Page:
Harold Evald Olson
September 8, 1944 – March 16, 2020
Harold E. Olson, 75, of Pekin, passed away March 16, 2020 at Unity Point Pekin Hospital.
Harold was born September 8, 1944 in Chicago, the son of Evald and Florence (Hermanson) Olson. He grew up in East Peoria and graduated from East Peoria High School in 1962.
He graduated from Bradley University in 1966 with a Bachelor’s Degree in Journalism. He was the Sports Editor of the Streator Daily Times Press from January 1967 until November 1997.
He is survived by his cousins Karlena Zimmerman of Coconut Creek, FL, Suzanne (Debbie Wilson) Hermanson of Dunlap, Lori Sexton (Bob) of Pekin, Renee Alexander of Pekin, Carey (Brianne) Alexander of Delavan, and seven cousins in Sweden. He was preceded in death by his parents and cousins Eva Alexander and Florann Castello.
While in Streator he was a member of St. Paul’s Lutheran Church. He was a member of the Illinois Basketball Coaches Association Hall of Fame in the Media Category, he was a member of the Streator Jaycees and a JCI Senator. He served as a member of the Board of Directors of Streator Youth Baseball and Streator Youth Football, as well as the Streator High School Athletic Hall of Fame Committee. A private visitation will be at Davison-Fulton Woolsey Chapel in Pekin. A private graveside service will follow at Springdale Cemetery, Peoria.
Memorial contributions may be made to Illinois River Valley Special Recreation Association. Online condolences may be submitted to www.davisonfultonwoolsey.com
No services are scheduled at this time. Receive a notification when services are updated.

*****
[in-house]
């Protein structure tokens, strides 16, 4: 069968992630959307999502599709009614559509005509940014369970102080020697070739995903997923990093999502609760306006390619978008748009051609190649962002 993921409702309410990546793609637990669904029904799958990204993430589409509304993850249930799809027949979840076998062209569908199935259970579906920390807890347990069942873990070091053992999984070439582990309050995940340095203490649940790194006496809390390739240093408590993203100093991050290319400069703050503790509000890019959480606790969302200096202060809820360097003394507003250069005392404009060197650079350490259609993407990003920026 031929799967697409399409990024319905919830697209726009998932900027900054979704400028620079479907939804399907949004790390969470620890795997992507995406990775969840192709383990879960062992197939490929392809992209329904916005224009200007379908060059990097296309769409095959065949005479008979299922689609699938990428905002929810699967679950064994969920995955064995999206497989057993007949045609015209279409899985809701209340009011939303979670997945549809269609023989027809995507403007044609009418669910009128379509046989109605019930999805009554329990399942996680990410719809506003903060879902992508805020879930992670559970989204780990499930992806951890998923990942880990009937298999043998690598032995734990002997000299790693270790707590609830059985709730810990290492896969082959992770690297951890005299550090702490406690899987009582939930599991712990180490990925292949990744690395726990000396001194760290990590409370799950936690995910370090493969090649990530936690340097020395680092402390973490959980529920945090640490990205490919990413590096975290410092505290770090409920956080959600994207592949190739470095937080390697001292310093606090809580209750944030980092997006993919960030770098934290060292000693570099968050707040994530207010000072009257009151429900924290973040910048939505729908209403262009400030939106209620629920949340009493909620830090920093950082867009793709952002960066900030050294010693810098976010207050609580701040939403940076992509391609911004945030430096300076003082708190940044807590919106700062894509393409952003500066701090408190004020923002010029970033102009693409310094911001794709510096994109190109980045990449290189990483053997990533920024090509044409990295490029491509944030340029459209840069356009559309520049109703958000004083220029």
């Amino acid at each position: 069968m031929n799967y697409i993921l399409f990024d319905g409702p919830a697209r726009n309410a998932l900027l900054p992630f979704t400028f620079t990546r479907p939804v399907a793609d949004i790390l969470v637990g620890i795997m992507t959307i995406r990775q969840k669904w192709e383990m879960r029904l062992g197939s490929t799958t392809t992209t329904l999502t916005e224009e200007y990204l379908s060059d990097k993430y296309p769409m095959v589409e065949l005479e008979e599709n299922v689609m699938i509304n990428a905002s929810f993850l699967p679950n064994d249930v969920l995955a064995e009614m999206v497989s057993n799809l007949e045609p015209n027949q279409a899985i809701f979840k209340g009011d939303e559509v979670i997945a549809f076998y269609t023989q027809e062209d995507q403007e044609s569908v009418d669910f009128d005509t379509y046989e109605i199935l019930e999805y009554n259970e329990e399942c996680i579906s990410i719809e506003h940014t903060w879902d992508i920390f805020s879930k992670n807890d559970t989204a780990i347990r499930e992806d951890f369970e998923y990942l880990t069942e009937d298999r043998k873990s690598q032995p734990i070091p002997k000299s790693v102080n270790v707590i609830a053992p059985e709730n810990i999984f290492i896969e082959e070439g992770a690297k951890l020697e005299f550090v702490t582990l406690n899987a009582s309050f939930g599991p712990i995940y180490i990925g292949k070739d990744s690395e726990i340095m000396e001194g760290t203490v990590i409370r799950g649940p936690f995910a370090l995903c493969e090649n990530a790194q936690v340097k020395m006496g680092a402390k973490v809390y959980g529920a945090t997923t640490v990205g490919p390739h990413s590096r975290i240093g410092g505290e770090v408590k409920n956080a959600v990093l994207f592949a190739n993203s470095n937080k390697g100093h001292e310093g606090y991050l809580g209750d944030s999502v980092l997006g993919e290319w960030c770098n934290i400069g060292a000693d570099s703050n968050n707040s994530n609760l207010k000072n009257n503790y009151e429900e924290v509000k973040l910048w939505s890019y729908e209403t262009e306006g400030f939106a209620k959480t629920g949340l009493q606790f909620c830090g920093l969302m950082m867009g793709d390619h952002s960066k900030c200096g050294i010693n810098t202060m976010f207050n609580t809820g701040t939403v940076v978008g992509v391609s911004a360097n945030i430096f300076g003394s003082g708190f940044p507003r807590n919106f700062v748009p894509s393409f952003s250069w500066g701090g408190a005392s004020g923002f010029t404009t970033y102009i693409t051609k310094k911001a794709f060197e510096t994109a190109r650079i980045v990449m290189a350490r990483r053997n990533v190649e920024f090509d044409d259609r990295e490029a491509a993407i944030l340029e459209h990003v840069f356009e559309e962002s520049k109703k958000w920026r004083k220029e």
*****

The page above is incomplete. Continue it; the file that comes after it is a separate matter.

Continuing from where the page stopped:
Harold Evald Olson
March 19, 2020
I was fortunate enough to work with Harold for 11 years. He was one of a kind, and a kindly one.
His dedication to his craft, the readers, and the individuals and teams he covered, showed through in everything he did. I can't think of anyone else in my newspaper career who could match his wit, wisdom and wonder. He made every person he covered feel like they were the most important player or coach.
Legacy journalism may be a lost and dying institution. But Harold Olson made sure that in his time, the legacy of Streator sports was preserved for the ages.
March 19, 2020
It was my privilege to work with Harold every day, from 1973 to 1981, when I was a reporter at the Streator Times-Press. I was a city government/police reporter but also wore the unofficial hat of assistant sports editor.
Harold was a small man in stature but a giant to everyone who knew him. His courage in the face of disability and his terrific sense of humor were qualities that made everybody admire him. And, he had a funny habit of having a song that tied in with many of our conversations.
He was one of the hardest workers I ever saw. One morning I came in and Lyle Kennedy, the city editor, said to me, "You're filling in for Harold today." I asked, "Where is he?" Kennedy said, "He's in the hospital with a collapsed lung." Harold had come to work with it a couple days and no one knew, including him.
I was fresh out of college when I started at the paper and Harold had been there about six years. I learned a lot from him, but the best qualities were his tenacity and optimism. He covered sports knowing the student athletes would keep clippings of his stories about them for the rest of their lives. He built them up, even when they were struggling.
Harold was one of my heroes. a man who excelled at what he did because he loved the people whose lives he touched. He was truly one of a kind.
March 18, 2020
Harold “Scoop” Olson was the sports writer at the Times Press as I went through my HS swimming career (1972-76) then on to Eastern Illinois University. He never missed a swim meet nor any other sporting event at SHS. He was just a wonderful man with such a great smile and his presence at any event meant to us youngsters that we were weren’t forgotten.
My father, Bur Edwards, who became General Manager at the Times lives near me in Seattle, WA. I told him Harold had passed and he went on and on about some Scoop stories I had not yet heard of.
Bless you, Harold!